Tuesday, April 13, 2010

Right Decision

I was tempted last night by the thought of ringing on a fine Tuesday morning but I looked carefully at the “all wrong” weather synopsis of north easterly wind with a drop in air temperature and decided to give the ringing a miss on the basis that there wouldn’t be much overnight migration to fill a mist net or two. Instead I opted for a birding afternoon, a quick check at Conder Green, a wander around Bank End then a look for Wheatears where I hoped the morning sun might have worked its magic by waking up the chat’s sheltering insect food.

At Conder Green I saw my first Common Sandpiper of the year in the creek together with both a single Greenshank and the piebald Spotted Redshank. Often, but not today, I forget to count the commoner things, like 12 Redshank, 11 Oystercatchers, the dozen or so Teal still scattered around or the Grey Heron that always honks into sight if I wait long enough. There was still at least one Little Grebe with 2 Goldeneye, the wintering duck that always lingers longest in spring and often in pairs.

Like PW yesterday I had to search for the Little Ringed Plover and also following in his footsteps, found it alone in the west corner. Perhaps now is a good time to remind ourselves Little Ringed Plover is a Schedule 1 species and as such, where present in the breeding season, is provided with special protection under the Wildlife and Countryside Act of 1981.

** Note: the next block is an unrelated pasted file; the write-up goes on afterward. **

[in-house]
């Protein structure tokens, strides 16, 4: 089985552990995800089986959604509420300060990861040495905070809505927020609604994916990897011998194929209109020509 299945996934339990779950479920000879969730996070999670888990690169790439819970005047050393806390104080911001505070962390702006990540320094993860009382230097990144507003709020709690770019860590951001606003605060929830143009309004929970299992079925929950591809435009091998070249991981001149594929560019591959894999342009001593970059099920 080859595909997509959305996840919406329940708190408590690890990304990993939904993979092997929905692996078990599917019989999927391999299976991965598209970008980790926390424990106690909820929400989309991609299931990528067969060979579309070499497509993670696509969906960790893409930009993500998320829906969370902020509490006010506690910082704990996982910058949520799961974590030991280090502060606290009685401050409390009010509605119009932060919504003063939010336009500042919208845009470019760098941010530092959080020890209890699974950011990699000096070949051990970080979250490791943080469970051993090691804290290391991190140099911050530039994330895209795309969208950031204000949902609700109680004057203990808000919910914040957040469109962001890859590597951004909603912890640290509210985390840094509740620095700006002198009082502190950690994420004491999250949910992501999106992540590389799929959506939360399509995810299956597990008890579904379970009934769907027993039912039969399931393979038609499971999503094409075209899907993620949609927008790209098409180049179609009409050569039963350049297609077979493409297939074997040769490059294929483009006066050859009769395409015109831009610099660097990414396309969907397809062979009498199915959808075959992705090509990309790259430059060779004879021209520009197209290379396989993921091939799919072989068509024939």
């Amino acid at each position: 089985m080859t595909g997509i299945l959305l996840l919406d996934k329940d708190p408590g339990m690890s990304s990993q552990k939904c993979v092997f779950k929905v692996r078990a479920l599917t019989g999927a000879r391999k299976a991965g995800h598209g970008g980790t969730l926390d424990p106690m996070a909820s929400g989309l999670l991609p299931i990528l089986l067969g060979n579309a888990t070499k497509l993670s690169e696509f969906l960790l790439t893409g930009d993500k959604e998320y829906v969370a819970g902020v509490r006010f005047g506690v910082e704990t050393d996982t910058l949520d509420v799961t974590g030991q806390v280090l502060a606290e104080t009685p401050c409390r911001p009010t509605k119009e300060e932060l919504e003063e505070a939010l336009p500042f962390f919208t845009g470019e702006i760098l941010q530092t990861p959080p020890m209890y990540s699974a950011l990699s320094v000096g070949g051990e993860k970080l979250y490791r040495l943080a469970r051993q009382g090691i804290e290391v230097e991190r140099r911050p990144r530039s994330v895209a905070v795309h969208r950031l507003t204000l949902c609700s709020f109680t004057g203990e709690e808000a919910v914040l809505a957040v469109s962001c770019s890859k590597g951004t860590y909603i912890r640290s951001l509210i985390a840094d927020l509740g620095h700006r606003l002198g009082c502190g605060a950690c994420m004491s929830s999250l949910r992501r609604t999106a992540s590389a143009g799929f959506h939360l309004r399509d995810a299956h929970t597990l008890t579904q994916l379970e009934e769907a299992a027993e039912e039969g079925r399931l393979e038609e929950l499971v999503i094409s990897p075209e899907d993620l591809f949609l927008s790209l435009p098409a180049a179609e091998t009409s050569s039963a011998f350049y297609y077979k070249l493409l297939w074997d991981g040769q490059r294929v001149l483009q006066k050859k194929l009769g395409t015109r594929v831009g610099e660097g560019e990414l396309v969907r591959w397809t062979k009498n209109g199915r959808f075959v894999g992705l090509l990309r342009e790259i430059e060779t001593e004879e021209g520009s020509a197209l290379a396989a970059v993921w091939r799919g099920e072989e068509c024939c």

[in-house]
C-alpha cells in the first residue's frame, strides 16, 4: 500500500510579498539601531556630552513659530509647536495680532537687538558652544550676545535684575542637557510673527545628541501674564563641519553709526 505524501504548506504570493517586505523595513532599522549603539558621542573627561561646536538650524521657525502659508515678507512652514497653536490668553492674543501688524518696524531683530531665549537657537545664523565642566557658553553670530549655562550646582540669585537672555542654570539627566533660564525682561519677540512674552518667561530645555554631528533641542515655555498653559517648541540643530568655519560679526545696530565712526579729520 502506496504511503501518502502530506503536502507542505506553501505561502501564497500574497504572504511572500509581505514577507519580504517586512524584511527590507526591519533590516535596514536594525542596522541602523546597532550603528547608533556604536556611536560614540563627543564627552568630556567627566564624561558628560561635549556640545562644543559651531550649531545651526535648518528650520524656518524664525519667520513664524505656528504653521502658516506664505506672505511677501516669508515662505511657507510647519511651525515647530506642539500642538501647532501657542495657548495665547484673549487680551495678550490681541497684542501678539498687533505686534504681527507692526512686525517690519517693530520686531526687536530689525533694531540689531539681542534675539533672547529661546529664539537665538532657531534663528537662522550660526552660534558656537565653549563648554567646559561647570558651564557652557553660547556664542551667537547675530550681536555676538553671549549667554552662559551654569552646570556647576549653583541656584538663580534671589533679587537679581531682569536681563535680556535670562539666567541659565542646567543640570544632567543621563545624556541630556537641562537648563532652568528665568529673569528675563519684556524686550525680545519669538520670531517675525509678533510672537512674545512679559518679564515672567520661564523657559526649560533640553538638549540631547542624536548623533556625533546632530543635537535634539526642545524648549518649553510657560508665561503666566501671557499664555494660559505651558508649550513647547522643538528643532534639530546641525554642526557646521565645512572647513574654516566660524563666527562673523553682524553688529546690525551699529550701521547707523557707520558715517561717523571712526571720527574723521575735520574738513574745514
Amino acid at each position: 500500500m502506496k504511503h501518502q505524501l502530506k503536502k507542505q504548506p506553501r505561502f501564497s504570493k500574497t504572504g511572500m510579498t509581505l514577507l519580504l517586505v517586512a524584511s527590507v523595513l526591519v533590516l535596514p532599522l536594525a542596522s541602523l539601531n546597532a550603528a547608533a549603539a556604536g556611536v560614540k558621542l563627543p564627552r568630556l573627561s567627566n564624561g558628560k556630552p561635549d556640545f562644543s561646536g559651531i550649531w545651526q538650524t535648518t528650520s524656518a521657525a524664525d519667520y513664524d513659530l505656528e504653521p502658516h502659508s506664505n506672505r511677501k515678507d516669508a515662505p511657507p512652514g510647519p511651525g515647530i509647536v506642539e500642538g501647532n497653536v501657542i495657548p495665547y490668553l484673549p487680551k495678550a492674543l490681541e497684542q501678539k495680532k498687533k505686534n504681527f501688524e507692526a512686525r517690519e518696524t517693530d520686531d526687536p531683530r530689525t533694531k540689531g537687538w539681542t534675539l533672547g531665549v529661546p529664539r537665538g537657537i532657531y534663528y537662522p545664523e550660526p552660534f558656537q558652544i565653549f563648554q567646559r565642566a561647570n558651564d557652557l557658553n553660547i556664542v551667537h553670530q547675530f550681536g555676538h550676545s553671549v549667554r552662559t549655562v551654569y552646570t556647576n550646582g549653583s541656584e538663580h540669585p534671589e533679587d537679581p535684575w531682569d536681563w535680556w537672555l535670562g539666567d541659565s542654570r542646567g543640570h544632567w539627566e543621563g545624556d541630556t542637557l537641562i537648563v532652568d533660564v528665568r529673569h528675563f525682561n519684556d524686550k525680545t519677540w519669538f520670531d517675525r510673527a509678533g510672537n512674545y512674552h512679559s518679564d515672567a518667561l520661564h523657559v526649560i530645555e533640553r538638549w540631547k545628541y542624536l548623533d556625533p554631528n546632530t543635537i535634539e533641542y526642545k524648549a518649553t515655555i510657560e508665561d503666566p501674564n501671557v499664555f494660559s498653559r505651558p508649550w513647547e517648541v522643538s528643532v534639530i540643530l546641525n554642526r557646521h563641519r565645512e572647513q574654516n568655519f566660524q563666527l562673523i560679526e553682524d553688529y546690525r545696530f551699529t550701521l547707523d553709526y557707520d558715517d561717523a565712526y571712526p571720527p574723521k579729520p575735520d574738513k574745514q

Little Ringed Plover

Grey Heron

By the afternoon it was pretty blowy and cool, so I reckoned I hadn’t missed much in the way of morning migration as confirmed by my walk down Bank End alongside the marsh but also on an adjoining farm where I have permission to do a little survey work. The marsh was fairly quiet with 2 of those frustrating Little Egrets that seem not to be paired up but destined to spend their summers and winters stalking the fields and ditches of Fylde and Lancaster districts. The only summer birds came in the shape of 8 Swallows together, and a single Sand Martin, but I listened in vain for a Willow Warbler, Chiffchaff or Blackcap to enliven proceedings.

Little Egret

Walking the farm I counted 14 nests in the rookery where a Buzzard flew off to another copse at either my approach or the noise and attention that the Rooks gave it. The farm pools had a pair of Tufted Duck with 4 displaying Oystercatchers and a pair of Lapwings on the surrounding land, not to mention sundry ex-farmyard Mallards, Greylag and Canada Goose. In the passerine line I settled for overflying local Tree Sparrows, 2 Linnets, a fine Pied Wagtail and a single White Wagtail, another species which has been in very short supply this spring.

Pied Wagtail

Back at Pilling Lane Ends I found the now resident Reed Buntings, the trilling Little Grebe and a pair of Meadow Pipits, more bachelor and spinster Little Egrets out on the marsh and still 1000+ Pink-footed Geese that perhaps felt at home in the cool, cloudy, northerly air with a distinct Icelandic feel to it.

Pink-footed Goose

And once again I didn’t find a single Wheatear, another day of grace for the meal worms.


3 comments:

eileeninmd said...

Wonderful post and photos, Phil! I love the shot of the Plover and the Wagtail. Sounds like you had a wonderful birding outing.

Bill Benish said...

Another fine collection of photos. That Little Ringed Plover looks striking!

Gallicissa said...

Nice photos. I see why you refer to your white wagtail as Pied Wagtail. The race we get shows more white than black and we prefer to use the former. I saw it in England when I was there in 2003 for the bird fair but cannot remember it to be as 'pied' as that.

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